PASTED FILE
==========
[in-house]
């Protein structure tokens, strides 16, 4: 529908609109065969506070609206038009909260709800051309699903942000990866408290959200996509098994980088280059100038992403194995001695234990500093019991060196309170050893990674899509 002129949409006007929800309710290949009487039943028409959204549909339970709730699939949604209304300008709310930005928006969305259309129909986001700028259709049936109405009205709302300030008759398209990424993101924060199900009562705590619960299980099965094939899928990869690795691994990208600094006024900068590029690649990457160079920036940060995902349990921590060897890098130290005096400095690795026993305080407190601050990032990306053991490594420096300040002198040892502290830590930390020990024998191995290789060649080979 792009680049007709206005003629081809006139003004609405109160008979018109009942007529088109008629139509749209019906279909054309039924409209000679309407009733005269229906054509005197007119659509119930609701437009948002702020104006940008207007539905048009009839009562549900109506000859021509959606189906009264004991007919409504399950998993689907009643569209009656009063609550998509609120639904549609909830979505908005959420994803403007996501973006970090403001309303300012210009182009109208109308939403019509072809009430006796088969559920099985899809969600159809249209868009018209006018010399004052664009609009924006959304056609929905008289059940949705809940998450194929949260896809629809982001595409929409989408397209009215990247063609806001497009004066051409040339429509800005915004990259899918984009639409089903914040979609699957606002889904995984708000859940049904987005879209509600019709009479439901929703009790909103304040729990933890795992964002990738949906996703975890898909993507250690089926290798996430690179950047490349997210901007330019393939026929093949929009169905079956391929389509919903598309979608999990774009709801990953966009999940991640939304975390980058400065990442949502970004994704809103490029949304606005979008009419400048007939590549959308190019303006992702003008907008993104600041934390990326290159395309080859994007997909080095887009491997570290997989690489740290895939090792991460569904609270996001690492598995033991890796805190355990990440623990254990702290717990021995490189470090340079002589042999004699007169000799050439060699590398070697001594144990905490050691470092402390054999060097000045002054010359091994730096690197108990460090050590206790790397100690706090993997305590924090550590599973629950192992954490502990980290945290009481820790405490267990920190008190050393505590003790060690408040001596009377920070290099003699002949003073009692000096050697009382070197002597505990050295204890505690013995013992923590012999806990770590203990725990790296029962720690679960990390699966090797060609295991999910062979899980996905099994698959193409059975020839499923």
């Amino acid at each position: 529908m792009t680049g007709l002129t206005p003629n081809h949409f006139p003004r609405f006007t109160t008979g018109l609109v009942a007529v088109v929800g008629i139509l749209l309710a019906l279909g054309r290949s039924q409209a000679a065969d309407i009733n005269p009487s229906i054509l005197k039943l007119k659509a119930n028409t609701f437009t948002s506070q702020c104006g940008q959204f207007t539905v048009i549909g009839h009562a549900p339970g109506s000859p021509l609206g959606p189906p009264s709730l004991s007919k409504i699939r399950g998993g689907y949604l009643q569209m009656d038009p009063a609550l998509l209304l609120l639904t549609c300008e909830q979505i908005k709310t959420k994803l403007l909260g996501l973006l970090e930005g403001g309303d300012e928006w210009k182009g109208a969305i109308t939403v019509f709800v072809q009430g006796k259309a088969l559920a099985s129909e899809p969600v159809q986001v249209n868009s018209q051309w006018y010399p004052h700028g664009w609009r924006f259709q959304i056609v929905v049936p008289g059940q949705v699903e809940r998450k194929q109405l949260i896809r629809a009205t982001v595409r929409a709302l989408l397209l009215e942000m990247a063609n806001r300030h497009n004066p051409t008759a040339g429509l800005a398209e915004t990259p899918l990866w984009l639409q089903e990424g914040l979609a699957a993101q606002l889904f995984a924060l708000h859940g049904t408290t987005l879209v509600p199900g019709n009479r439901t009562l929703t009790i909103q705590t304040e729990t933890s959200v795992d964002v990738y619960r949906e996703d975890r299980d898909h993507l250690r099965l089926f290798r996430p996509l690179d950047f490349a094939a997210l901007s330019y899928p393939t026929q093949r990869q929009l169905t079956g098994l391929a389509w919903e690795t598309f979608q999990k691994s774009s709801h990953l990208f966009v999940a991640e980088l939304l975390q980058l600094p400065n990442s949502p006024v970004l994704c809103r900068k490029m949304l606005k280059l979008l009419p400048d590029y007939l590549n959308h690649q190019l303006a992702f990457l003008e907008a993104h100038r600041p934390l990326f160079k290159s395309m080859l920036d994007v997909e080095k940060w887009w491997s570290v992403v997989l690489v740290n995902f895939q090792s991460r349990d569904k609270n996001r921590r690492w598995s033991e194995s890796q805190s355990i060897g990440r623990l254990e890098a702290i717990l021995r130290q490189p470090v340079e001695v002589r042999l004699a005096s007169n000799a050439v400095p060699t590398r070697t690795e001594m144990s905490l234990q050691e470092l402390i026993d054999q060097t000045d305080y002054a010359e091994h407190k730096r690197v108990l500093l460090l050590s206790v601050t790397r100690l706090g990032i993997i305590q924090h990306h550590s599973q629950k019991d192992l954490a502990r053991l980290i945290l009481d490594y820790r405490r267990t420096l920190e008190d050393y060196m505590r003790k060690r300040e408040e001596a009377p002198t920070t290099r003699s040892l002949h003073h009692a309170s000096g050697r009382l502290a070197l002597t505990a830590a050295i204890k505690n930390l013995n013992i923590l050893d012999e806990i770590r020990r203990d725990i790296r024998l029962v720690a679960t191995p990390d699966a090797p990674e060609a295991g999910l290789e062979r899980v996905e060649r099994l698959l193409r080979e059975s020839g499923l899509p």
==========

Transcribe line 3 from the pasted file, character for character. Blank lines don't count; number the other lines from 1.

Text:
């Amino acid at each position: 529908m792009t680049g007709l002129t206005p003629n081809h949409f006139p003004r609405f006007t109160t008979g018109l609109v009942a007529v088109v929800g008629i139509l749209l309710a019906l279909g054309r290949s039924q409209a000679a065969d309407i009733n005269p009487s229906i054509l005197k039943l007119k659509a119930n028409t609701f437009t948002s506070q702020c104006g940008q959204f207007t539905v048009i549909g009839h009562a549900p339970g109506s000859p021509l609206g959606p189906p009264s709730l004991s007919k409504i699939r399950g998993g689907y949604l009643q569209m009656d038009p009063a609550l998509l209304l609120l639904t549609c300008e909830q979505i908005k709310t959420k994803l403007l909260g996501l973006l970090e930005g403001g309303d300012e928006w210009k182009g109208a969305i109308t939403v019509f709800v072809q009430g006796k259309a088969l559920a099985s129909e899809p969600v159809q986001v249209n868009s018209q051309w006018y010399p004052h700028g664009w609009r924006f259709q959304i056609v929905v049936p008289g059940q949705v699903e809940r998450k194929q109405l949260i896809r629809a009205t982001v595409r929409a709302l989408l397209l009215e942000m990247a063609n806001r300030h497009n004066p051409t008759a040339g429509l800005a398209e915004t990259p899918l990866w984009l639409q089903e990424g914040l979609a699957a993101q606002l889904f995984a924060l708000h859940g049904t408290t987005l879209v509600p199900g019709n009479r439901t009562l929703t009790i909103q705590t304040e729990t933890s959200v795992d964002v990738y619960r949906e996703d975890r299980d898909h993507l250690r099965l089926f290798r996430p996509l690179d950047f490349a094939a997210l901007s330019y899928p393939t026929q093949r990869q929009l169905t079956g098994l391929a389509w919903e690795t598309f979608q999990k691994s774009s709801h990953l990208f966009v999940a991640e980088l939304l975390q980058l600094p400065n990442s949502p006024v970004l994704c809103r900068k490029m949304l606005k280059l979008l009419p400048d590029y007939l590549n959308h690649q190019l303006a992702f990457l003008e907008a993104h100038r600041p934390l990326f160079k290159s395309m080859l920036d994007v997909e080095k940060w887009w491997s570290v992403v997989l690489v740290n995902f895939q090792s991460r349990d569904k609270n996001r921590r690492w598995s033991e194995s890796q805190s355990i060897g990440r623990l254990e890098a702290i717990l021995r130290q490189p470090v340079e001695v002589r042999l004699a005096s007169n000799a050439v400095p060699t590398r070697t690795e001594m144990s905490l234990q050691e470092l402390i026993d054999q060097t000045d305080y002054a010359e091994h407190k730096r690197v108990l500093l460090l050590s206790v601050t790397r100690l706090g990032i993997i305590q924090h990306h550590s599973q629950k019991d192992l954490a502990r053991l980290i945290l009481d490594y820790r405490r267990t420096l920190e008190d050393y060196m505590r003790k060690r300040e408040e001596a009377p002198t920070t290099r003699s040892l002949h003073h009692a309170s000096g050697r009382l502290a070197l002597t505990a830590a050295i204890k505690n930390l013995n013992i923590l050893d012999e806990i770590r020990r203990d725990i790296r024998l029962v720690a679960t191995p990390d699966a090797p990674e060609a295991g999910l290789e062979r899980v996905e060649r099994l698959l193409r080979e059975s020839g499923l899509p």